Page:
In Philadelphia, the housing authority is largely disconnected from city government. According to one person who is familiar with both PHA and other municipal development agencies in Philadelphia, PHA has its own executive director and senior staff, as well as its own budgets, procurement policies, and labor union relationships that, for the most part, are separate from their counterparts in municipal government. It operates according to its own prerogatives.

At one of the public meetings of the Board of Commissioners, which Bennetch began attending (in roughly five years, she’s never missed one), she learned that PHA was auctioning off many of its scattered site houses. She also noticed, separately, that the houses that college students in her neighborhood were now living in used to be owned by PHA.

Beginning in 2011, the PHA began selling off thousands of “nonviable” properties in auctions in order to raise money. The first year, PHA sold 341 properties for $6.4 million. In part, this was due to the fact that the U.S. Department of Housing and Urban Development had suspended millions in funding and, in 2011, after allegations of corruption and sexual harassment, placed PHA in receivership. The former executive director, Carl Greene, alone cost the agency at least $500,000 to settle sexual harassment lawsuits; his $17,000 “diversity awareness” training famously featured belly dancers and yodelers. In 2013, the Board of Commissioners appointed the housing authority’s current president and CEO, Kelvin Jeremiah, a move that brought the agency back under local control. The auctions continued.

Housing authorities nationwide are suffering from decades of budgetary shortfalls, but auctioning off homes to raise money is an unusual tactic. Popkin, the Metropolitan Housing Center fellow, told me she was surprised to hear of it. (Many housing authorities are, in fact, using new funds to acquire properties.) The auctions were primarily happening in North Philadelphia, the neighborhood where Bennetch has lived since she moved in with her husband in 2010. There, three-story nineteenth-century brick row houses line narrow streets, frequently interrupted by grassy lots where buildings used to be. Vacant houses are common. Near where Bennetch lives sits a fenced-off church with a collapsed roof.  “It wasn’t gentrified yet when I came,” she said, “and I was really one of the only white people around.” Yet when she moved in, she felt accepted by her neighbors. She recalled more corner stores at the time, more Black-owned businesses.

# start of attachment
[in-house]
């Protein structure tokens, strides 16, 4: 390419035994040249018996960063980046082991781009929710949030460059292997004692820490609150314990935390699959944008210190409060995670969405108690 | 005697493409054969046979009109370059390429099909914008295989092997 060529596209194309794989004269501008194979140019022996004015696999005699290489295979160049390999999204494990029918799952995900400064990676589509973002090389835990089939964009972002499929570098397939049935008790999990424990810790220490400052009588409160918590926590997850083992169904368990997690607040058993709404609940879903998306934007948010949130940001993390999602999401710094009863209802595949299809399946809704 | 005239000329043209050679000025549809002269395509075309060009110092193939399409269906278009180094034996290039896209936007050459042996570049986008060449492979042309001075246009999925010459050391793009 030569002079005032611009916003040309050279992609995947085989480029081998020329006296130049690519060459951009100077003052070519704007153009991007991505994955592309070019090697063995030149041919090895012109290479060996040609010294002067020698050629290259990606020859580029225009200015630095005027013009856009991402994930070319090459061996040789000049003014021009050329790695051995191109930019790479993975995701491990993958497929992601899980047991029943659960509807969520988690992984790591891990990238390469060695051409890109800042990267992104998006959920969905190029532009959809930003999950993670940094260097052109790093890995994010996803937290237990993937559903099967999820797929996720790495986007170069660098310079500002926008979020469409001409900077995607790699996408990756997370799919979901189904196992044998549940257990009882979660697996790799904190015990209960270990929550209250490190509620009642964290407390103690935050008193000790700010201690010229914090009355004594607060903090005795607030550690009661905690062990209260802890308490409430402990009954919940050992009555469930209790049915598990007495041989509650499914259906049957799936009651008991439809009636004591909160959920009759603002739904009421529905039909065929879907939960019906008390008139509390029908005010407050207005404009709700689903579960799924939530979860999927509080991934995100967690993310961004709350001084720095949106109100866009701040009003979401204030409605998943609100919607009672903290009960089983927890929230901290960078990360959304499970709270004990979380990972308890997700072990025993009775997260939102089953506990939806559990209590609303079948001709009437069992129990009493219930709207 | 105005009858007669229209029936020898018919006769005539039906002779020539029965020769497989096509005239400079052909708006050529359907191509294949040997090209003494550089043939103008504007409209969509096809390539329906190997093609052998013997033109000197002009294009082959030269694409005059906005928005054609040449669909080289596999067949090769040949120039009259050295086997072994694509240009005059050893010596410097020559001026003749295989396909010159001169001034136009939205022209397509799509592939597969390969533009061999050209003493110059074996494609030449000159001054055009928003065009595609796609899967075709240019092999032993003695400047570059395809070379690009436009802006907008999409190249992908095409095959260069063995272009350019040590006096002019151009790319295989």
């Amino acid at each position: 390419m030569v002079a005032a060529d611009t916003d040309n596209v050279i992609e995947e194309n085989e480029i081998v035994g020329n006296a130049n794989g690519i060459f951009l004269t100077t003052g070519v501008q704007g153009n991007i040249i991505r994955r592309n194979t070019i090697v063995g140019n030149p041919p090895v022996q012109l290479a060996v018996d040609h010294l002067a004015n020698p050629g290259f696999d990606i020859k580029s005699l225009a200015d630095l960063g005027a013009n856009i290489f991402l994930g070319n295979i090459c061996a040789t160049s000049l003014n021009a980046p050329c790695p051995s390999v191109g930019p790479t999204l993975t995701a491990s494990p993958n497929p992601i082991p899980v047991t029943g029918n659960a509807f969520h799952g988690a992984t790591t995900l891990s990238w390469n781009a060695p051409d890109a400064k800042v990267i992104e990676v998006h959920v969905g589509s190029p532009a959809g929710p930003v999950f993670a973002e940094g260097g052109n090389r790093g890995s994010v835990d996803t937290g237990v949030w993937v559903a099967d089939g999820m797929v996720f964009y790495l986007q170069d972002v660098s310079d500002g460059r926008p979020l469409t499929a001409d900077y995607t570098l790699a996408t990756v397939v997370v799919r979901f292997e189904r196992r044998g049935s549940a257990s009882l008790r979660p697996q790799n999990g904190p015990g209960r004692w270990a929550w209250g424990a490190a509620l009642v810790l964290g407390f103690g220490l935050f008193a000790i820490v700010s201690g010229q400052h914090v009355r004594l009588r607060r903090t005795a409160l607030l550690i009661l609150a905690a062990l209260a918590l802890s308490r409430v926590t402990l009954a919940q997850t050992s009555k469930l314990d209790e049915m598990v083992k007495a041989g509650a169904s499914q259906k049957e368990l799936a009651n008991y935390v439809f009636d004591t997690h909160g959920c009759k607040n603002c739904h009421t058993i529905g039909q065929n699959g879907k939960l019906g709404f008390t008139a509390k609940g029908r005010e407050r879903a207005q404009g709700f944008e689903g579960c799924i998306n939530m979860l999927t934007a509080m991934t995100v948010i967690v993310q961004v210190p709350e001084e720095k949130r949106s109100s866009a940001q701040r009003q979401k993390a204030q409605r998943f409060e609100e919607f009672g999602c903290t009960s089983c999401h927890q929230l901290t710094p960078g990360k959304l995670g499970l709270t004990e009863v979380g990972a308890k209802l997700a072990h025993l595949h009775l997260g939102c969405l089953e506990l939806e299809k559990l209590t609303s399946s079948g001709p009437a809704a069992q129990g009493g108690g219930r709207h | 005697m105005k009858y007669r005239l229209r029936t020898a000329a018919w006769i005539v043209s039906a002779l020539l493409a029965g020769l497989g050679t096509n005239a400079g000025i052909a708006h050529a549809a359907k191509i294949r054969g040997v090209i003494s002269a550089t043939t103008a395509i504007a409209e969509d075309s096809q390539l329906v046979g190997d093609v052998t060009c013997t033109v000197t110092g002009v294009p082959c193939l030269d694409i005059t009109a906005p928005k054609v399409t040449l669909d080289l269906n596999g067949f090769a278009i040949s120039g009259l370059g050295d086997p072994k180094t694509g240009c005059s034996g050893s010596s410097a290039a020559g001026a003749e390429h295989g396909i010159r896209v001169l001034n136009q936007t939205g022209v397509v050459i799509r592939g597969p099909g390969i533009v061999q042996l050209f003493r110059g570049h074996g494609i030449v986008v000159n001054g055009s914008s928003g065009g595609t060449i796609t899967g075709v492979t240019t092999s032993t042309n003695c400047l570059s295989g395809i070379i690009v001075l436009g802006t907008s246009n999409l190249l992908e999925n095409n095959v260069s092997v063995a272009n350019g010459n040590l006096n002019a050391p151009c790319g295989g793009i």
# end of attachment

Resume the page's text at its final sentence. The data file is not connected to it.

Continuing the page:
Bennetch eventually began to sense that the community she valued was slipping away. Attending the PHA board meetings, she noticed a connection between the changes in her neighborhood and the actions of the housing authority. Longtime residents were leaving their homes; sometimes the houses were boarded up. Why was a perfectly good structure being condemned? Bennetch and her husband recycle scrap metal for a living, so she spends days riding around North Philadelphia. Every time she saw a boarded-up house in her neighborhood, she noted it and looked up the property record. If it was PHA, she added it to her list. The task got easier when she noticed that PHA row houses were all painted the same shade of dreary, institutional brown. One afternoon, she found 60 houses. In selling off decent properties, Bennetch observed, PHA was not only changing the character of the area; it was eliminating low-income housing. Properties were largely inhabited by students or vacant. She noticed the full effect of the change in 2018, around Christmas. The Eagles had just won a playoff game, and when she went out for her nightly walk, the streets were eerily quiet; the Temple students were all home on winter break. She could have been snatched off the street, she told me, and no one would have noticed.

It wasn’t always like this, Ruth Birchett told me. Birchett is a longtime resident of North Philadelphia and a community organizer with Heritage CDC. “My family has been in this neighborhood 70 years. Same house, same phone number.” When she was a child, she said, “we didn’t have vacant lots, we didn’t have abandoned buildings, we didn’t have any of that.” That is the legacy of divestment in the community; the auctions and new development a sign of gentrification. Birchett said it was happening fast.

Bennetch hoped she could use the list she was making for a lawsuit that might help halt or slow the transformation. If she sued PHA for neglecting the neighborhood and encouraging blight, perhaps the list of properties could prove that the structures weren’t “nonviable” as PHA said they were. But she couldn’t find anyone to take the case. In lieu of direct legal recourse, Bennetch took action. In April 2019, she set up camp at PHA’s new $45 million office in North Philadelphia, and for five months slept in a tent and protested in front of the complex. Friends and community members stopped by to offer support and help protest. Bennetch wanted not only to bring light to the dispossessions but to demand changes to the PHA police force. She called her project Occupy PHA. To some degree, the pressure she applied was successful: PHA agreed to differentiate the uniforms of its police officers and the appearance of its cars from those of the city’s police department. It didn’t, however, agree to a moratorium on selling houses.